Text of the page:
The Death of the Patriarchy
She laid her mask out on the tarp delicately before they arrived home. This was after she painted it with all the pretty features one might expect from a mask. She rouged its cheeks, made the lips into a heart shaped kiss, arranged its teeth in an agreeable pattern. Normally, the lids over the eyes were at half tilt, the eyes underneath alert and seductive, a fixed flirtation. When she bowed they would see her half lids, when she rose they’d see her come-hither invitation. This feature she altered. On this day the eyes were alert, the brows were arranged on a minute tilt, furrowed, angry.
The tarp she laid her mask atop was in the living room, to watch over them as they drank, though it looked out at the city below, away from the men. She would attend them unadorned, with her true face, her waking face. She would face them, this last day of their lives. No one needs to cover a blemish when a blemish is no longer yours to name.
The men would start early, their wives tucked away on their permanent weekend vacations. She set a tray in plain site with the first two glasses heavily poured. This allowed her the time she needed to prepare. Her mask sat on the floor atop the tarp which sat below the table, the couch, the chairs. They’d mistake it for a remodel, if they ever looked down at all.
They did as she assumed they would, loudly entered, clumsily knocking a thing to the floor, possibly a rack, or an entire table. They laughed and they spit, they chewed while they talked. She could picture the bloat in their bellies, and the rounds of their cheeks, the delight they shared in each other’s private company, to outwit all that were out of earshot, to think their game an endless folly. They didn’t take their shoes off when they entered as they were supposed to, would never notice the slick surface that sat above the typically soft rug.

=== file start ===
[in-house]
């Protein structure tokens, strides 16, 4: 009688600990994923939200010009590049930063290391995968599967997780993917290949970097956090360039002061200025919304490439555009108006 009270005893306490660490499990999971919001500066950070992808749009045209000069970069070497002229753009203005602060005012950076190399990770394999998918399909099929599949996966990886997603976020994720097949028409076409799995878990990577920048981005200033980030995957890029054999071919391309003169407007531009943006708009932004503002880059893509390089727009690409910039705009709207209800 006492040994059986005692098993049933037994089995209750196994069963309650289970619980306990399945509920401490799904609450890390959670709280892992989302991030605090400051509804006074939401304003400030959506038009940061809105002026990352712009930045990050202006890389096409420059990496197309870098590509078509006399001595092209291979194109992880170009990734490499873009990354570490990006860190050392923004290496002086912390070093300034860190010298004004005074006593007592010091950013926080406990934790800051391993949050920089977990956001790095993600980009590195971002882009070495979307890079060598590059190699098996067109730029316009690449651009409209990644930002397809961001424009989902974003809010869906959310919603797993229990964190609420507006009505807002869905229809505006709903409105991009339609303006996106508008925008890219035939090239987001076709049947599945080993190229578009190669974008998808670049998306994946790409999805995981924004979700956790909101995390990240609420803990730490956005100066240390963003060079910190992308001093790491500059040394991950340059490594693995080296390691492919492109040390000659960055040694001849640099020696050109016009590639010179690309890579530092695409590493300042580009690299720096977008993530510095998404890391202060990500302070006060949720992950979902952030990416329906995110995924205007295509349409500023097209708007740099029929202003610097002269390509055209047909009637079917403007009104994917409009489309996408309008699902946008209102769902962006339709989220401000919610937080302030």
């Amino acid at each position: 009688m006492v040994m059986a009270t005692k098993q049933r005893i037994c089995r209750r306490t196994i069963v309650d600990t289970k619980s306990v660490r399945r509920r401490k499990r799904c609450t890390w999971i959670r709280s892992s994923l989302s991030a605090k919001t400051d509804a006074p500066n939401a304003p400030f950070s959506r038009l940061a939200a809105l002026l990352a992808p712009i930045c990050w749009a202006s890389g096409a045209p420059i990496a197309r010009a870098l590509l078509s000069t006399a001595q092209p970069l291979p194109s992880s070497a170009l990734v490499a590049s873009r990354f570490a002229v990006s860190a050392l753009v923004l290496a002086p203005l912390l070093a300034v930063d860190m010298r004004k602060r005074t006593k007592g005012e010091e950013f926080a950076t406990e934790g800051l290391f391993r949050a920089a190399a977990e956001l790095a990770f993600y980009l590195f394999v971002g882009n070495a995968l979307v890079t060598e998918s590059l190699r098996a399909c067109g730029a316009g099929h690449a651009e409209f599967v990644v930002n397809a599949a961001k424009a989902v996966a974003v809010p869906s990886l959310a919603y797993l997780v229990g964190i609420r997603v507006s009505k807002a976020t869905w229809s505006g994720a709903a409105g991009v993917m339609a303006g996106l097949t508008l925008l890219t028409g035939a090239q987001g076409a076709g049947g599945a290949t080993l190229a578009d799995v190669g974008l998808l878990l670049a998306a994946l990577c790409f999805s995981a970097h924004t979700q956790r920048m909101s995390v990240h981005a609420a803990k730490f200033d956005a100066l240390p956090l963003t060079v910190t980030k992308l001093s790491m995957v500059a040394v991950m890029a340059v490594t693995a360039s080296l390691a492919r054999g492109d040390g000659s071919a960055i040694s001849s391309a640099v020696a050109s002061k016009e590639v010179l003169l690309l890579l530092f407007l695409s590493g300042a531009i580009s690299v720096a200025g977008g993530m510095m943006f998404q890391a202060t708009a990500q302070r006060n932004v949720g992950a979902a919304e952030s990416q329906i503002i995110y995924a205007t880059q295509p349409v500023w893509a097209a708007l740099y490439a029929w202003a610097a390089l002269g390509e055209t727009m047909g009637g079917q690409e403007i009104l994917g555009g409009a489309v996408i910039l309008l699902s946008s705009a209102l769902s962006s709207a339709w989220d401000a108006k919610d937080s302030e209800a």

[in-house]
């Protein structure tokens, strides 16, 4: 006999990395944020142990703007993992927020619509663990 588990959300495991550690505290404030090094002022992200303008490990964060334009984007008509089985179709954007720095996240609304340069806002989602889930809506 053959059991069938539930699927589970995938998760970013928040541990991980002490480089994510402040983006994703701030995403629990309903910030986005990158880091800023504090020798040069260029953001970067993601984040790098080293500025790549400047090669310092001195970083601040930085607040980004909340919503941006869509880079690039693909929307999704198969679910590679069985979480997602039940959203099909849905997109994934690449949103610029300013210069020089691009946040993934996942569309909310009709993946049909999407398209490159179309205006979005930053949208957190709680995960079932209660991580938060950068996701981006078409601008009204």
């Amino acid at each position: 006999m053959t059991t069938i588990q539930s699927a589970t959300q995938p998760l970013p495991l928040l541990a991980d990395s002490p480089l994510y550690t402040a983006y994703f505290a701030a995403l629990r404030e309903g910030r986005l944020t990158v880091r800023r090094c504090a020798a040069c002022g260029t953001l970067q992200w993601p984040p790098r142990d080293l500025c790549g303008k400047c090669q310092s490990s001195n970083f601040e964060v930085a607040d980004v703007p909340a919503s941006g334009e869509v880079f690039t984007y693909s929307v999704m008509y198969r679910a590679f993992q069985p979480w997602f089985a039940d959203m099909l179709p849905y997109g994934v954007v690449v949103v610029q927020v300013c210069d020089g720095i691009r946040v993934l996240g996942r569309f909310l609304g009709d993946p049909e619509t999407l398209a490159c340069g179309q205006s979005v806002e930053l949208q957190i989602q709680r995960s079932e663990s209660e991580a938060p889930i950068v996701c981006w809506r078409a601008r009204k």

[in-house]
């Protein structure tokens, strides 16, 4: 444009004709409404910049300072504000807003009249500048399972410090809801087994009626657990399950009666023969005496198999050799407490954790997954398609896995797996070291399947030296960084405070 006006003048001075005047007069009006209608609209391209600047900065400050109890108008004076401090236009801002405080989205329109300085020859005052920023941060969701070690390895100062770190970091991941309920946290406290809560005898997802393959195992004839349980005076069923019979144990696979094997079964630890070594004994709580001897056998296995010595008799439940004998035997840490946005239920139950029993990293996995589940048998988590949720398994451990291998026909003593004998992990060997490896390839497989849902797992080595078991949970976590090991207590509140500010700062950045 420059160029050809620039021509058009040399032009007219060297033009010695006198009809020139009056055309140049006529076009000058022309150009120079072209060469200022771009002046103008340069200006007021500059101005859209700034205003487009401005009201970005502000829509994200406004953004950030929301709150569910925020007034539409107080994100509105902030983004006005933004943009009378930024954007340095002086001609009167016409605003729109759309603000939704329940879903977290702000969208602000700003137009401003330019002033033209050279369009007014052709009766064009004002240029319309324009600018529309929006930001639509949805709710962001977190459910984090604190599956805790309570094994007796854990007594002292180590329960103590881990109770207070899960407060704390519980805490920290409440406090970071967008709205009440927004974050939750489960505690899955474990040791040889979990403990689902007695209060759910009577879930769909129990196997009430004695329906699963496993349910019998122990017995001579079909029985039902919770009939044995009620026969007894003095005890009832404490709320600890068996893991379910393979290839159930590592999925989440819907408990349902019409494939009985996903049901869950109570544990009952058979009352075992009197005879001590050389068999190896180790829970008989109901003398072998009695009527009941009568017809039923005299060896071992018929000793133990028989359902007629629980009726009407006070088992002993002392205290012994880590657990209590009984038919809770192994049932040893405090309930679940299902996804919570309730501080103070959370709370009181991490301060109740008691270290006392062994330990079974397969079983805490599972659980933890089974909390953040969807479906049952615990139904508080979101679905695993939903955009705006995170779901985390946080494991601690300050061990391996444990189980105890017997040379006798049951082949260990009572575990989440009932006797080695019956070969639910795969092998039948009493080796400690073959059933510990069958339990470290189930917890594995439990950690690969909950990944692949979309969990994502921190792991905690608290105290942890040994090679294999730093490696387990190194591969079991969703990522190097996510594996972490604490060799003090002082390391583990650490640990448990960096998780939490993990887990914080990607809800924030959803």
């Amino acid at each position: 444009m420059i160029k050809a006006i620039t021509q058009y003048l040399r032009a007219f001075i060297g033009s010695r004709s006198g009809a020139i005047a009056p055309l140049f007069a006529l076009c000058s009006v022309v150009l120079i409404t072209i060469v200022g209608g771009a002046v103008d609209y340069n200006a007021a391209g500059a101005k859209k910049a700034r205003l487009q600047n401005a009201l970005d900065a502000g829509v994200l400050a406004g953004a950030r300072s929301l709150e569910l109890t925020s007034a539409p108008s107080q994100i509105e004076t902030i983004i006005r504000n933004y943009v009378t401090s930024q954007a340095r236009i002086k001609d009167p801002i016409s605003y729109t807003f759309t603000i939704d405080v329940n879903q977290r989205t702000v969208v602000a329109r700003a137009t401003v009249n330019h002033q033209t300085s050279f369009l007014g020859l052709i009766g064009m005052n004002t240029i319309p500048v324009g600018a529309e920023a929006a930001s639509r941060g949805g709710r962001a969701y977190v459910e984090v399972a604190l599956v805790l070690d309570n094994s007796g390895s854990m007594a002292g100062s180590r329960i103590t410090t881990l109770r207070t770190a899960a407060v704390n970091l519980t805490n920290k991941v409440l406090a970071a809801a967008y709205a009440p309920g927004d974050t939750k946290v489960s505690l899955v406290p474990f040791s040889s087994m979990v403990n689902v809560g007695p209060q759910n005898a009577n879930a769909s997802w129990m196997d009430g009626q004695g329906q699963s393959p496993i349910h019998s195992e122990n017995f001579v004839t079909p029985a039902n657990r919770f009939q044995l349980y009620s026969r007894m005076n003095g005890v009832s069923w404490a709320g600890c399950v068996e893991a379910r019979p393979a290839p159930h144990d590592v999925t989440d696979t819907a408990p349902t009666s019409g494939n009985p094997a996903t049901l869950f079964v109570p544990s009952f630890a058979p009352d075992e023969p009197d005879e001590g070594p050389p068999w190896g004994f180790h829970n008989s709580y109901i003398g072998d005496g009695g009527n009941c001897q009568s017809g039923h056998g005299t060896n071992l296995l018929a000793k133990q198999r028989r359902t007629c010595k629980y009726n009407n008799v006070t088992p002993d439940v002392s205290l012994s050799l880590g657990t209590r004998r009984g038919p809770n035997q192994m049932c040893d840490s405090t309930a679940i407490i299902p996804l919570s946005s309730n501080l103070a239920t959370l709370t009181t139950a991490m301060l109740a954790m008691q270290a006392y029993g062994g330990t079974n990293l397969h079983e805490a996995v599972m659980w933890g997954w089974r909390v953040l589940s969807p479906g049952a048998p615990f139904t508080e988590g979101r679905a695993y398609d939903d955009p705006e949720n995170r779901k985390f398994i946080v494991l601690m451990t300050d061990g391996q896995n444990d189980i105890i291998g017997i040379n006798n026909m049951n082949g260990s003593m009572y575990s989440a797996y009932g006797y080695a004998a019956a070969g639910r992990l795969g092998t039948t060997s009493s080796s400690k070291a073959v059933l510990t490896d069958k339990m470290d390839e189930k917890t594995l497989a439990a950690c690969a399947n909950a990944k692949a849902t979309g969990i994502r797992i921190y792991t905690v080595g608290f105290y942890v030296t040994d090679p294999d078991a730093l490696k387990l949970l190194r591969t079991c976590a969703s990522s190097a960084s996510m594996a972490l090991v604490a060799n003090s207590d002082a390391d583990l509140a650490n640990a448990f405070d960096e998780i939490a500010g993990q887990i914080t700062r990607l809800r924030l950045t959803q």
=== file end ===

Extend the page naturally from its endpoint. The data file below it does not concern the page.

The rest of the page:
When she heard the first grumble she arranged the poison behind her. She wanted to pour it before them, at their feet, she wanted her secret to enter the room with her. She liked the risk in getting caught, which is why she tucked the blade behind her naked back when she entered the room. What distractible beasts they were at the site of her body uncovered, how simply they could forgive every change in routine. She did not greet them, yet here she was already undressed. She did not pour the first drink, yet here was another round between two breasts. The dinner was not set, yet the cheese plate laid half eaten. Her face was quite different, but neither could trace their finger and find its past.
She poured for the men, who continued to banter, each darting their eyes from one another to her chest. The head of the house reached for a handful of breast and the woman rolled her shoulder to avoid his grasp.
“Patience sir,” she spoke as she revealed the poison in its clear beaker, “I’ve brought you both a gift.” A grunt was the man’s response, he tilted back and quickly emptied his cup, offered it back to her to refill with a nod. The woman leaned over to turn the mask on the floor to face the men as well.
“Wait," bellowed the master. "What is different about you, girl?”
“Enjoy my gifts,” she responded, straightening her posture to dart her chest forward as she backed away.
She poured herself a cup from the finest bottle in his cabinet. There was a cough from the living room, then the sound of gagging, and though she would have liked to be the last thing they saw, it was fitting that they’d look to each other, helpless giants, each a lifetime away from any craft or skill, each a moment away from whatever cruel eternity awaited them.
As quickly as it takes to pour another drink, toast another year, as quickly as a building is leveled into dust, or a sleeping body is stepped over on a busy street, they slumped over off their seats and released their bowels. It is not a subtle gesture to end a life, not a simple change in look and demeanor. It is a deep breath, followed by a knife plunge, the blade pushed through skin, then bone, then organ, then through bone and skin again. It is the sound accompanied by the blood that a body omits in its final gasp. It is an exhale that feels like redemption, that does not ask for forgiveness, that rejoins a stolen body to the body’s spiritual owner. A moment to rejoice, if only a moment.
Of course she hoped they’d see her mask, angry and scowling, sitting on the floor as they toppled atop the tarp below. Of course she had many hopes, but as soon as she counted both thuds, she only could look at her own wrists, at her own hands, of all the things she could now lift herself up and out from. She made her way to the ornate vivarium, lifted the glass doors to release the snakes who devoured the men in two solid gulps. What fools they were to keep such beautiful creatures as pets.